And I ABSOLUTELY think the Republican party could clean up their act with regards to the pro-life cause. As it is, National Right to Life, for all the good they do, endorses candidates in favor of rape and incest exceptions OVER those who are against exceptions. This is to the point that the Right to Life group in Colorado that takes the Catholic “no exceptions” stance regarding abortion has been excluded from the National Right to Life (who instituted a weak and ineffective “towing the party line” group in the state).

    All this to say, that while a vote for Obama is probably not justifiable, the alternatives are*terrible*. And sadly, so many Americans have a twisted view of the validity of human life that a candidate who does not believe in rape/incest/life of the mother exceptions simply cannot get support. Sad country we live in.

  5. If you really and truly believe that there should never, ever be any case for abortion, the death penalty, euthanasia, or any reason to end a life other than “natural” causes, then you will never have any candidate that meets criteria on moral grounds. This hierarchy of life issues (it’s ok to be pro-death penalty as long as you are against abortion) is really just political pandering on the part of the church.

  6. Excellent post! I found myself nodding my head in agreement throughout. For the life of me, I can’t figure out how my fellow Catholics continue to justify their votes for this man. He is a cheerleader for every intrinsic evil listed as the five non-negotiable issues. That he would somehow do more to prevent abortions by his social justice policies (which has morphed to mean anything *except* pro-life) is absurd. We have gotten ourselves into this mess because we have lost our moral compass. Too long we have happily plodded along, going with the flow, and simply shaking our heads at *those* people. Until we get our own priorities straight in our own lives, there will be no hope. This situation calls for total conversion back to the Kingship of Christ – one person at a time – starting with *me*.

  7. “Does the logic of Rice and other prObama Catholics hold water?”

    Two words re confining pro-life to some very truncated “social-justice” logic (wherein social justice tends to get separated out from the dignity due the human person as its basic non-negotiable): “Rerum Novarum.”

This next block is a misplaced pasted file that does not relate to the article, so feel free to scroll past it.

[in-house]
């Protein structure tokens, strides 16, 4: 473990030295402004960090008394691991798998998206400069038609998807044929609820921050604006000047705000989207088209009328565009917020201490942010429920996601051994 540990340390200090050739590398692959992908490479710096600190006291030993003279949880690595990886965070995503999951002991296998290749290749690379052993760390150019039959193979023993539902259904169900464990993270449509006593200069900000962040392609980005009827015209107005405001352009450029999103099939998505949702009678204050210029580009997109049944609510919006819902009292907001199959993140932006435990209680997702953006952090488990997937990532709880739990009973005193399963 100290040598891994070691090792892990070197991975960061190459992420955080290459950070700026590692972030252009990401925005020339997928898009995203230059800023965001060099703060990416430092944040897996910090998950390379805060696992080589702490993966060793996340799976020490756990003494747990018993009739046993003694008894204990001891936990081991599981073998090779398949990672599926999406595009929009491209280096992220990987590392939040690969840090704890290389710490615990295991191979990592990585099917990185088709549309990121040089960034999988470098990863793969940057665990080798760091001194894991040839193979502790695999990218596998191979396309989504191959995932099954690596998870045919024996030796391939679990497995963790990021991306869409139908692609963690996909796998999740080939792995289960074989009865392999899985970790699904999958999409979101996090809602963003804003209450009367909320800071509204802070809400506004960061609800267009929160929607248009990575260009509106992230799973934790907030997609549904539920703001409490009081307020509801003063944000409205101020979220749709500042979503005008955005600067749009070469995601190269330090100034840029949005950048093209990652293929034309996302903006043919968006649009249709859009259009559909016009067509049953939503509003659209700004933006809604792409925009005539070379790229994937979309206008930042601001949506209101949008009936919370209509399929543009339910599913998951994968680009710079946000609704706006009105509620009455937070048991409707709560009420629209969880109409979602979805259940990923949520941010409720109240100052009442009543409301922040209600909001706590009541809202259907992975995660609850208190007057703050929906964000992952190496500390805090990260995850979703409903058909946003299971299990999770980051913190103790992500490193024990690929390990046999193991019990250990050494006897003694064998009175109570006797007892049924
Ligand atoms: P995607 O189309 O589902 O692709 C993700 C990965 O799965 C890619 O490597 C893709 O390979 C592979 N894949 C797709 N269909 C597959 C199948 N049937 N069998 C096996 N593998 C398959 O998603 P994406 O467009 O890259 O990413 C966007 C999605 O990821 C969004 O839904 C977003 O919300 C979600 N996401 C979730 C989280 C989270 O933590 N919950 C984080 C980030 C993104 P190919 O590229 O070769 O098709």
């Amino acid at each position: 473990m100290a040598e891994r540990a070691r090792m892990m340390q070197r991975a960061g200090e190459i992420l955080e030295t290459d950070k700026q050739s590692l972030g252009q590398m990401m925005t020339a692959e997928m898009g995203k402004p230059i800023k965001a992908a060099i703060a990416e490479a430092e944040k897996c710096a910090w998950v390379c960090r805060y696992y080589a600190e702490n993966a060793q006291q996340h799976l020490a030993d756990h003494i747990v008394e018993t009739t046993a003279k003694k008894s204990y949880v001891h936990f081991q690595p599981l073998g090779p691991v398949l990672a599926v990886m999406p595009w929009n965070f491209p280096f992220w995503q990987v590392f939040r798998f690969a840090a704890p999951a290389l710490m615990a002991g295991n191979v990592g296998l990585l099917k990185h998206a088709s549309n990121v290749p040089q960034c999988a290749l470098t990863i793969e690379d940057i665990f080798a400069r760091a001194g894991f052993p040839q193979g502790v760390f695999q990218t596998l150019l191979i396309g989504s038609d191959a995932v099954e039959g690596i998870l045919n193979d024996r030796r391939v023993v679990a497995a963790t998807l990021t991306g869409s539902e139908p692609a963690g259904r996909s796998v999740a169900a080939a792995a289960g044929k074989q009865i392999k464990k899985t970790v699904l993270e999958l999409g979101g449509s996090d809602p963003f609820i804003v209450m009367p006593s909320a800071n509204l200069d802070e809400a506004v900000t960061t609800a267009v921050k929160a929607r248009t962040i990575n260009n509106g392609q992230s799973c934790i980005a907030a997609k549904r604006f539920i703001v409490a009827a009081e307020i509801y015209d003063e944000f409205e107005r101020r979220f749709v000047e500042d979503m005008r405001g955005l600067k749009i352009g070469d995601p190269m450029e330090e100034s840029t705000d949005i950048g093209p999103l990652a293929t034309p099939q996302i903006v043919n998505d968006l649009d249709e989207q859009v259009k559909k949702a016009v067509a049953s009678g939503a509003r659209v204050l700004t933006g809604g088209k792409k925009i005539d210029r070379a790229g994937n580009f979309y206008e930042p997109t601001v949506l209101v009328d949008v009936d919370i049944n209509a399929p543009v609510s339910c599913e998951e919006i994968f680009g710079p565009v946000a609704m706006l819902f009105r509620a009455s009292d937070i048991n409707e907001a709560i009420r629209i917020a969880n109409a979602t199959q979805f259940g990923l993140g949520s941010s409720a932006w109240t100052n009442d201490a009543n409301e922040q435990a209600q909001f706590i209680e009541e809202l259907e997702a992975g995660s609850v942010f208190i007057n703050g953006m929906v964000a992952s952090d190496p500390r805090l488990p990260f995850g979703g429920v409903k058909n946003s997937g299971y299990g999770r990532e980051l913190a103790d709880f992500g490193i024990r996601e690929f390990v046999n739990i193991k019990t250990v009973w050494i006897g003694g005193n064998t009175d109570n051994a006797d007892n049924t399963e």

…whereupon anyone who has read that encyclical can’t really say in retrospect that they can’t have seen “Humanae Vitae” coming.

    “we have to look to their proposed economic and social policies”

    If we don’t know what a human being is and what that definition is truly rooted in (especially when we think that this is mostly a “cultural construct” that changes over time), then the very definition of being human is open to manipulation– and truncation– at will, and whatever human beings will cook up on their own, no matter how well-meaning they are, will always be limited. Therefore those policies will always fall short. The human person cannot serve economic and social policies; economic and social policies must serve human beings, whereby what we understand about the human person must be rooted in the Truth about Man. Therein lies our responsibility: whether or not we understand Man in light of the Truth will have a serious impact on the way we love our neighbor, whether we like or not, or how much lip service we pay to it. Man can achieve and accomplish great things, but presuming that he can’t and won’t run himself off the rails, thereby limiting his greatness, is blind faith, indeed.

  8. Great article. Thanks for writing it. I agree with all of the above commentators besides C, who seems to have gone astray, cognitively speaking.

    @C, the point of having a moral hierarchy is precisely because of the reasons you just mentioned, ie., BECAUSE no political candidate adequately embraces pro-life teachings, we must have a way to stratify the most important–“non-negotiables”–in order to faithfully execute our duty as Catholics and as Americans. I’d call that assistance rather than political pandering.

    Just prior to the election, George Weigel wrote the following:

    “Catholics who are still pondering their presidential vote will have heard, endlessly, that no political party fully embodies the social doctrine of the Catholic Church. That is certainly true. And it is also largely irrelevant. For the choice in 2012 is not between two parties that, in relative degrees, inadequately embody the Catholic vision of the free and virtuous society. The choice is between a party that inadequately embodies that vision and a party that holds that vision in contempt.”

    Looks like the h8rs (contemptors) won… again! 🙁

  9. “Abortion is always wrong, whereas war may sometimes be justified. Euthanasia is always wrong, but capital punishment may not be.”

    Sincere question – when is the death penalty ok?

    My understanding is that the Church taught that only God gives life and only He can take it away?